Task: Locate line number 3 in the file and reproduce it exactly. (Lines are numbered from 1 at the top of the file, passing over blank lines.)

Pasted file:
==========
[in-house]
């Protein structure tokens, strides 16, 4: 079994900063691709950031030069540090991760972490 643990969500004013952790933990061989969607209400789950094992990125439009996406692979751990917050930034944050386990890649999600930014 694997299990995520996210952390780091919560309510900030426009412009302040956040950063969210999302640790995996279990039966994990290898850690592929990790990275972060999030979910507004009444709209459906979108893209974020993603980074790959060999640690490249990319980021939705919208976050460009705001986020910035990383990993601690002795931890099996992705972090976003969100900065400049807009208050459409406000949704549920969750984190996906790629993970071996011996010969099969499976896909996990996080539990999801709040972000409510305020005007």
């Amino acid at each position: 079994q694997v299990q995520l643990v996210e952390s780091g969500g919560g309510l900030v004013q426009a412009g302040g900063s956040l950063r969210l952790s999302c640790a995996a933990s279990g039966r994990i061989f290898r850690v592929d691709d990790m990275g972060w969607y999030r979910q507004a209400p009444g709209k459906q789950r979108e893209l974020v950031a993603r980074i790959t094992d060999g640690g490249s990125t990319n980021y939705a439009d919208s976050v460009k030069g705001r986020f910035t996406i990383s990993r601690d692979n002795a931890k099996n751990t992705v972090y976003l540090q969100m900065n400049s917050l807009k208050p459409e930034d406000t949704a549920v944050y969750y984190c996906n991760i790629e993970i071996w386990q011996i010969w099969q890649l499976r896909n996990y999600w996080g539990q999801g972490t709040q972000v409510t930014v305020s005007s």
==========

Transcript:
């Amino acid at each position: 079994q694997v299990q995520l643990v996210e952390s780091g969500g919560g309510l900030v004013q426009a412009g302040g900063s956040l950063r969210l952790s999302c640790a995996a933990s279990g039966r994990i061989f290898r850690v592929d691709d990790m990275g972060w969607y999030r979910q507004a209400p009444g709209k459906q789950r979108e893209l974020v950031a993603r980074i790959t094992d060999g640690g490249s990125t990319n980021y939705a439009d919208s976050v460009k030069g705001r986020f910035t996406i990383s990993r601690d692979n002795a931890k099996n751990t992705v972090y976003l540090q969100m900065n400049s917050l807009k208050p459409e930034d406000t949704a549920v944050y969750y984190c996906n991760i790629e993970i071996w386990q011996i010969w099969q890649l499976r896909n996990y999600w996080g539990q999801g972490t709040q972000v409510t930014v305020s005007s």